October 1 will be known as Clementine Hunter Day in Louisiana due to a resolution by State Rep. Kenny Cox of Mansfield which was recently approved by the Louisiana Legislature to honor the acclaimed artist, who was the recipient of an honorary doctorate from Northwestern State University.
Hunter was born on Hidden Hill Plantation near Cloutierville and lived her entire life in Louisiana’s Cane River region. She worked in the fields at Melrose Plantation during much of the early part of the last century. It was during this period of her life she discovered her talent for painting. Her years of painting resulted in a body of work that illuminates the often-untold story of life among the African Americans and Creole workers. Paintings that once sold for a few cents now fetch thousands of dollars at auction.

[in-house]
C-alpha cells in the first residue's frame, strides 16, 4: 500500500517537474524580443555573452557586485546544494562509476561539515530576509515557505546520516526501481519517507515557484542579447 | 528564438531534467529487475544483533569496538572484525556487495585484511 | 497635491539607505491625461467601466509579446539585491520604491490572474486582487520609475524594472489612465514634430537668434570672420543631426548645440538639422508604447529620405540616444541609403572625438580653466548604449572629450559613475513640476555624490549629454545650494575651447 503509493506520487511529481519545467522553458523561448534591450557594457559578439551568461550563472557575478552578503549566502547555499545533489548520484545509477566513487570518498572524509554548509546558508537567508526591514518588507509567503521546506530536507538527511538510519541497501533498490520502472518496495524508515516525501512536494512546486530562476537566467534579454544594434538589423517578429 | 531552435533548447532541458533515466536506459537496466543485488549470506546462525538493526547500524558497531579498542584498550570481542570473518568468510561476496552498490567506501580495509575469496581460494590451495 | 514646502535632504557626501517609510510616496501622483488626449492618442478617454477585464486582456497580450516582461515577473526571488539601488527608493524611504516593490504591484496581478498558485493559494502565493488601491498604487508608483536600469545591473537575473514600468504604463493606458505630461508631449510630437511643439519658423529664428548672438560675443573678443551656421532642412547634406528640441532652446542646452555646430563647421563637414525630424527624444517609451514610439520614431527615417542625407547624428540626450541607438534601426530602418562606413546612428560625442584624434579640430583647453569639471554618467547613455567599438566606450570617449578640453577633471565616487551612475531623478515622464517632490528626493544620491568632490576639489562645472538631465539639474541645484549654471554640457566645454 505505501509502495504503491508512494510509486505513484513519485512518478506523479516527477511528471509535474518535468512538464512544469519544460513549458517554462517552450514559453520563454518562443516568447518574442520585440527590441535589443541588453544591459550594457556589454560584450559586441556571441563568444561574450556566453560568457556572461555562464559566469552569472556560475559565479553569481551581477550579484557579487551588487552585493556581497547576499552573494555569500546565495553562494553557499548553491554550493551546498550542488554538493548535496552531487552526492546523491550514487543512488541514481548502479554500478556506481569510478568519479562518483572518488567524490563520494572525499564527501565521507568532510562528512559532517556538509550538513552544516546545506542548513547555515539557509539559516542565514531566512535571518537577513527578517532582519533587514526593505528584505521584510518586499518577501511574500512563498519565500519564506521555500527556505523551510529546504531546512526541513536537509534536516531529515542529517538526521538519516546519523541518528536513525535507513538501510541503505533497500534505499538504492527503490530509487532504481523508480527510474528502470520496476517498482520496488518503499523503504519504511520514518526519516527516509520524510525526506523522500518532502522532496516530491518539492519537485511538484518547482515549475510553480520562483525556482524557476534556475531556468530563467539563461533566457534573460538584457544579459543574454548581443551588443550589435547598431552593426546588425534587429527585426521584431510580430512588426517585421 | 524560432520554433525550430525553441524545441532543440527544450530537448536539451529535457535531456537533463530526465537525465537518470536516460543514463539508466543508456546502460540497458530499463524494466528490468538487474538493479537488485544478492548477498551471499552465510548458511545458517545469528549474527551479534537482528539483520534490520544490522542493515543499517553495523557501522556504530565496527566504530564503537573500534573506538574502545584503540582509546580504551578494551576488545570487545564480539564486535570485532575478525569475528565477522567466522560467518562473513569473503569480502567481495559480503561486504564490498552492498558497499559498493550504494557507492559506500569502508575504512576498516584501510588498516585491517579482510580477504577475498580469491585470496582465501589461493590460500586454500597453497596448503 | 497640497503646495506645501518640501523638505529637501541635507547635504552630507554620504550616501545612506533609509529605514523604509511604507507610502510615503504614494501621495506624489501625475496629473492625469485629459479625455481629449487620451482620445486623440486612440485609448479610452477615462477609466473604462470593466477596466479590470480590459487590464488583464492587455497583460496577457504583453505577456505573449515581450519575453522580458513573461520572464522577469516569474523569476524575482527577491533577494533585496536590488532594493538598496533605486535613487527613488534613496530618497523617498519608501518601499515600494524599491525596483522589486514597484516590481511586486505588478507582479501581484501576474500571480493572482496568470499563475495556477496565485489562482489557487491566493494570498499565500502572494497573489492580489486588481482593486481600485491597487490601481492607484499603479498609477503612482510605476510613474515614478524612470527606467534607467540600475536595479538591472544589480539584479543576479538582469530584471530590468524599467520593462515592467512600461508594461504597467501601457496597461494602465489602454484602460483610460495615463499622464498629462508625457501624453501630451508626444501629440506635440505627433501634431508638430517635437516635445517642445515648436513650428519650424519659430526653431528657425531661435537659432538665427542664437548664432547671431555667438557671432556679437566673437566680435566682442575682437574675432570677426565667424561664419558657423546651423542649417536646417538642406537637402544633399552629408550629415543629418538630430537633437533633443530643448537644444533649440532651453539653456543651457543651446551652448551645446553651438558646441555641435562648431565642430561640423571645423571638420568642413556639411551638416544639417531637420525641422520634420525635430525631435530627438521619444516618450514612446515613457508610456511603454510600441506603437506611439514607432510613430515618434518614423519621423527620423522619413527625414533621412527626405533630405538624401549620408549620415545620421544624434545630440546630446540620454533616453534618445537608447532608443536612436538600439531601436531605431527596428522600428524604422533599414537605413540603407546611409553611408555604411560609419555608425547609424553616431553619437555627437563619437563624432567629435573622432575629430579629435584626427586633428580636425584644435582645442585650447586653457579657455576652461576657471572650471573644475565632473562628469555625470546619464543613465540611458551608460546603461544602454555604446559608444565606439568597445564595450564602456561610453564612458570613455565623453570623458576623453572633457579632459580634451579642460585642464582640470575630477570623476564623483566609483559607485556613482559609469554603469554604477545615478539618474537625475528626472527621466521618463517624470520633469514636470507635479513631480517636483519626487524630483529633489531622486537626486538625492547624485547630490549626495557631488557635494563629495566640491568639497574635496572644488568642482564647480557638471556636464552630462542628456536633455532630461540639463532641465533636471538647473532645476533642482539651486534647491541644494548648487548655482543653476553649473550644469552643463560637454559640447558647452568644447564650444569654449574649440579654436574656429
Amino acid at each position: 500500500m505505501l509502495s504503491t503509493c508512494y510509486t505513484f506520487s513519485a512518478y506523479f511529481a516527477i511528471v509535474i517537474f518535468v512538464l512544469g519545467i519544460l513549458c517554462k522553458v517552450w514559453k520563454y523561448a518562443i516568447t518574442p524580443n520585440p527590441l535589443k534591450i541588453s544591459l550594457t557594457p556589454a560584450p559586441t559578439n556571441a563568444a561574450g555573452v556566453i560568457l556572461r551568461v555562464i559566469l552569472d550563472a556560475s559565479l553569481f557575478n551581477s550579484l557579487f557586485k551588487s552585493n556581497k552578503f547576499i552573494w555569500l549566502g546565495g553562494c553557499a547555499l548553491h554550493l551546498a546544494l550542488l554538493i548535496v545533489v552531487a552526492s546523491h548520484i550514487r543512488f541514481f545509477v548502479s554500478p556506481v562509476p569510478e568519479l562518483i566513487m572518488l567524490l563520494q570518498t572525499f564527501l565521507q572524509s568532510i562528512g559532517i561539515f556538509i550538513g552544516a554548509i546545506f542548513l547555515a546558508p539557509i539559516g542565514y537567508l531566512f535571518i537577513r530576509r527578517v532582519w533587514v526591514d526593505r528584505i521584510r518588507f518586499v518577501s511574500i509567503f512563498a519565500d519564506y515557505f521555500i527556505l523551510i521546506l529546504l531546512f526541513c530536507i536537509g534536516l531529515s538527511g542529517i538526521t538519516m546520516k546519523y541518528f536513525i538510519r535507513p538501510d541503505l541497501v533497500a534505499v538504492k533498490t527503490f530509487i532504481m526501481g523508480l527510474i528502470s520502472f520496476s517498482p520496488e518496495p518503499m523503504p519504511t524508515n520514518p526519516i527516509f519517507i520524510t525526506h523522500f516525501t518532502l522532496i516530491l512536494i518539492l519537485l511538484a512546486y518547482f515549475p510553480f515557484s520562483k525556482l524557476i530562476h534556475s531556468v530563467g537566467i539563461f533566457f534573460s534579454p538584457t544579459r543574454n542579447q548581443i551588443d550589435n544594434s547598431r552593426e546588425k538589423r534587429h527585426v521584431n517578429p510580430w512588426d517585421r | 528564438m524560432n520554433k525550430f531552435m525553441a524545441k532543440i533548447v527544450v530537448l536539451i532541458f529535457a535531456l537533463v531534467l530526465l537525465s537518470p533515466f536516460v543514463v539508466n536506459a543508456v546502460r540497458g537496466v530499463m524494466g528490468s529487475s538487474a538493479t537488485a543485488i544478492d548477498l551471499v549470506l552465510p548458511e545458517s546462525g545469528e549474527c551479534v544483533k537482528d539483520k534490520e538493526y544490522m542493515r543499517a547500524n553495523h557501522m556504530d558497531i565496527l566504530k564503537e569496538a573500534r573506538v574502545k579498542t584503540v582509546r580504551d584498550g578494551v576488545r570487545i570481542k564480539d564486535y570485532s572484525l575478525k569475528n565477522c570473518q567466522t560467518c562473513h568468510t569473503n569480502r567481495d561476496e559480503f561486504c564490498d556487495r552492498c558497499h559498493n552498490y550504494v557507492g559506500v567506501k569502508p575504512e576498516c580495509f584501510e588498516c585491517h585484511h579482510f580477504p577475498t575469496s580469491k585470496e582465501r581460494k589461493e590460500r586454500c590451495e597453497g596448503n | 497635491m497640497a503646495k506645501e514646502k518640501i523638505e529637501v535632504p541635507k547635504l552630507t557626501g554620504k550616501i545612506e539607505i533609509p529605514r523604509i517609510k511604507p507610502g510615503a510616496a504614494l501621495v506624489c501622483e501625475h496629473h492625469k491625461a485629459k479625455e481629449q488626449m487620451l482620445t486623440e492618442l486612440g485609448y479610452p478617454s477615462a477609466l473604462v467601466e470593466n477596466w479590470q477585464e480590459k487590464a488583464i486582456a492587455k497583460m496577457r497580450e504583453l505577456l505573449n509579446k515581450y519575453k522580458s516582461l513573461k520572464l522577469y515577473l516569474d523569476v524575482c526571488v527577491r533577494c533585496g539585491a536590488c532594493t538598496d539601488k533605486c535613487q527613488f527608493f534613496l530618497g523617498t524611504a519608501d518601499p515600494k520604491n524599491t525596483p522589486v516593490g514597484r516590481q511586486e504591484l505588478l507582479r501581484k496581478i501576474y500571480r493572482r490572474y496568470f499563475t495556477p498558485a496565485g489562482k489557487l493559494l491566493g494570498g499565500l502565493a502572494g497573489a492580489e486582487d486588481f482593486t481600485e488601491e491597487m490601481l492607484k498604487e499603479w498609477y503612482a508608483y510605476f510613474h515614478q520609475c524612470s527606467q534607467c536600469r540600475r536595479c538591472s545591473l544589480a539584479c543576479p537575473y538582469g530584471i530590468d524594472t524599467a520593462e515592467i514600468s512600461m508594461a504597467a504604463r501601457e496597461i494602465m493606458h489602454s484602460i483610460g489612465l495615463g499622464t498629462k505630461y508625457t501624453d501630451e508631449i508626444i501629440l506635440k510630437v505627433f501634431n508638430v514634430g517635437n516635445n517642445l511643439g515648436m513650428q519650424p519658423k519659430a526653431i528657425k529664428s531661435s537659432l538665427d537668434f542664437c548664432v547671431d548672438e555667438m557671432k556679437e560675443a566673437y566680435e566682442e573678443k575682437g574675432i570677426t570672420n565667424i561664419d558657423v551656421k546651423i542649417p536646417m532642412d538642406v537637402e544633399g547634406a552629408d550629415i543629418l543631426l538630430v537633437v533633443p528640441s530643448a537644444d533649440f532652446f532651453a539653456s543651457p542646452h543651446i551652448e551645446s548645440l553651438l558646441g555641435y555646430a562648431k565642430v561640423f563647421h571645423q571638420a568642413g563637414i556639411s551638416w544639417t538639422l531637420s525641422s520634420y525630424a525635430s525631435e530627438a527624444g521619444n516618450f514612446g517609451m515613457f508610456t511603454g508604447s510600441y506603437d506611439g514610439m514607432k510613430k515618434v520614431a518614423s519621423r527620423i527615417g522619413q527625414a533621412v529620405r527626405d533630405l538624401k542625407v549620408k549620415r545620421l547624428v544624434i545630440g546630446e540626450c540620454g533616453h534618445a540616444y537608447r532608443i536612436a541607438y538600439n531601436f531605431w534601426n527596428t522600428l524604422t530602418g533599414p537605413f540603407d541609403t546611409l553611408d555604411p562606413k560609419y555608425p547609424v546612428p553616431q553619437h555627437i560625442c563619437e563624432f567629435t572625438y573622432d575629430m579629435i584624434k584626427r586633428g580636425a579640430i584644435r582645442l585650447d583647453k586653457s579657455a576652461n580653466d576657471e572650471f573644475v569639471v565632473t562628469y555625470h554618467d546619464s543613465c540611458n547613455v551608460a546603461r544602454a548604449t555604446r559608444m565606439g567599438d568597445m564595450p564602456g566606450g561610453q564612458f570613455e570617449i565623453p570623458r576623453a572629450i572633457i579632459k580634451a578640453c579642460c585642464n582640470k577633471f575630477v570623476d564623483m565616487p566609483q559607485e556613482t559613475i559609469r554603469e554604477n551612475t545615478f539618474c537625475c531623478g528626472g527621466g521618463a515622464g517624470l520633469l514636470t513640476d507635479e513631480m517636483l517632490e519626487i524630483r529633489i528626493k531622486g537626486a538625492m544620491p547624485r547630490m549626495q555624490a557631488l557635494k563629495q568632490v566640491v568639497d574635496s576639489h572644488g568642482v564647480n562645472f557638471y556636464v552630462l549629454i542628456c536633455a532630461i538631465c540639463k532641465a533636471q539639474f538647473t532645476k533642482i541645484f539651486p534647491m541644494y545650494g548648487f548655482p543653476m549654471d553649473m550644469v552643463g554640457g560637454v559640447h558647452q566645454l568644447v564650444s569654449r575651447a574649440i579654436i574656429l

The Louisiana artist’s paintings hang in famous museums around the world and her life has been celebrated in books, documentaries and on stage. Cox said although the artist was “small in stature, through her paintings and quilts Clementine Hunter occupies a place at the pinnacle of American culture.”
The idea to honor Hunter with an annual day of recognition came from Loletta Wynder, director of the Creole Heritage Center at Northwestern State.
“It just seemed to me that Hunter’s contribution to the State of Louisiana deserved annual recognition, said Wynder.”
A large number of members of Hunter’s family were on hand when the resolution was presented, including granddaughters Delores Sewell and Willie Mae Jefferson. Natchitoches businessman and friend of the late artist, Edward Ward, Jr. joined Art Shiver, Hunter’s biographer, and Wynder in accepting the resolution.